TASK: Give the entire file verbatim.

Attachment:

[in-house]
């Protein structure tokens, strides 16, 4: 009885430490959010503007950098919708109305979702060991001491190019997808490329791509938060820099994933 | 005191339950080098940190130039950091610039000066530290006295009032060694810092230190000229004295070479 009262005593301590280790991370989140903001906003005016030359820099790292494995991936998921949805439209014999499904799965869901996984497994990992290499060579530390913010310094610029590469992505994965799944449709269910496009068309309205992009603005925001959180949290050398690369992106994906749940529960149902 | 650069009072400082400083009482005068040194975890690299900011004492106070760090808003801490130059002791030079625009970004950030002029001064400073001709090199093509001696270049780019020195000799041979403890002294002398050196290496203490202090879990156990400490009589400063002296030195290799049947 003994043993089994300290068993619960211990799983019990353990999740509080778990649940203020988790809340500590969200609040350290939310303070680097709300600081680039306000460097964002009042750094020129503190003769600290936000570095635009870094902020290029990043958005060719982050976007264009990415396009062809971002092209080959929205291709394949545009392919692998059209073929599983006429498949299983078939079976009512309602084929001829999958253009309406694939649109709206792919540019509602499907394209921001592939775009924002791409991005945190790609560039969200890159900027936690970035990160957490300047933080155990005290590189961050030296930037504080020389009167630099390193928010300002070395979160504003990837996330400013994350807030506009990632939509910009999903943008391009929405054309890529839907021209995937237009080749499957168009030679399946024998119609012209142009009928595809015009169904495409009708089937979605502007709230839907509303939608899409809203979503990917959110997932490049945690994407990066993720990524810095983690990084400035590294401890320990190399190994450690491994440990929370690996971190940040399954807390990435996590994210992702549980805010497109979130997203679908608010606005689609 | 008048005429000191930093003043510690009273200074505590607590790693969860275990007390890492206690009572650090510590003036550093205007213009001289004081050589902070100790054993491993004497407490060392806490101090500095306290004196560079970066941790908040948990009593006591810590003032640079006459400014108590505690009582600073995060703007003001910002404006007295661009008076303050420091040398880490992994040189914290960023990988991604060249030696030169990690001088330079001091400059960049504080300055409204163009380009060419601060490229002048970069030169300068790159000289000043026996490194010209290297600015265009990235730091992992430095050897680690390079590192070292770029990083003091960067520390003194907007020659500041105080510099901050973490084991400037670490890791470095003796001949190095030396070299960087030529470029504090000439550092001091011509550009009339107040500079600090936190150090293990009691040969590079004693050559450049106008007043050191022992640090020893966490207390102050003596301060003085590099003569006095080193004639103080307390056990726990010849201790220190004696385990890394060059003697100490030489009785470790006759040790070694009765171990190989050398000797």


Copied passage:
[in-house]
């Protein structure tokens, strides 16, 4: 009885430490959010503007950098919708109305979702060991001491190019997808490329791509938060820099994933 | 005191339950080098940190130039950091610039000066530290006295009032060694810092230190000229004295070479 009262005593301590280790991370989140903001906003005016030359820099790292494995991936998921949805439209014999499904799965869901996984497994990992290499060579530390913010310094610029590469992505994965799944449709269910496009068309309205992009603005925001959180949290050398690369992106994906749940529960149902 | 650069009072400082400083009482005068040194975890690299900011004492106070760090808003801490130059002791030079625009970004950030002029001064400073001709090199093509001696270049780019020195000799041979403890002294002398050196290496203490202090879990156990400490009589400063002296030195290799049947 003994043993089994300290068993619960211990799983019990353990999740509080778990649940203020988790809340500590969200609040350290939310303070680097709300600081680039306000460097964002009042750094020129503190003769600290936000570095635009870094902020290029990043958005060719982050976007264009990415396009062809971002092209080959929205291709394949545009392919692998059209073929599983006429498949299983078939079976009512309602084929001829999958253009309406694939649109709206792919540019509602499907394209921001592939775009924002791409991005945190790609560039969200890159900027936690970035990160957490300047933080155990005290590189961050030296930037504080020389009167630099390193928010300002070395979160504003990837996330400013994350807030506009990632939509910009999903943008391009929405054309890529839907021209995937237009080749499957168009030679399946024998119609012209142009009928595809015009169904495409009708089937979605502007709230839907509303939608899409809203979503990917959110997932490049945690994407990066993720990524810095983690990084400035590294401890320990190399190994450690491994440990929370690996971190940040399954807390990435996590994210992702549980805010497109979130997203679908608010606005689609 | 008048005429000191930093003043510690009273200074505590607590790693969860275990007390890492206690009572650090510590003036550093205007213009001289004081050589902070100790054993491993004497407490060392806490101090500095306290004196560079970066941790908040948990009593006591810590003032640079006459400014108590505690009582600073995060703007003001910002404006007295661009008076303050420091040398880490992994040189914290960023990988991604060249030696030169990690001088330079001091400059960049504080300055409204163009380009060419601060490229002048970069030169300068790159000289000043026996490194010209290297600015265009990235730091992992430095050897680690390079590192070292770029990083003091960067520390003194907007020659500041105080510099901050973490084991400037670490890791470095003796001949190095030396070299960087030529470029504090000439550092001091011509550009009339107040500079600090936190150090293990009691040969590079004693050559450049106008007043050191022992640090020893966490207390102050003596301060003085590099003569006095080193004639103080307390056990726990010849201790220190004696385990890394060059003697100490030489009785470790006759040790070694009765171990190989050398000797």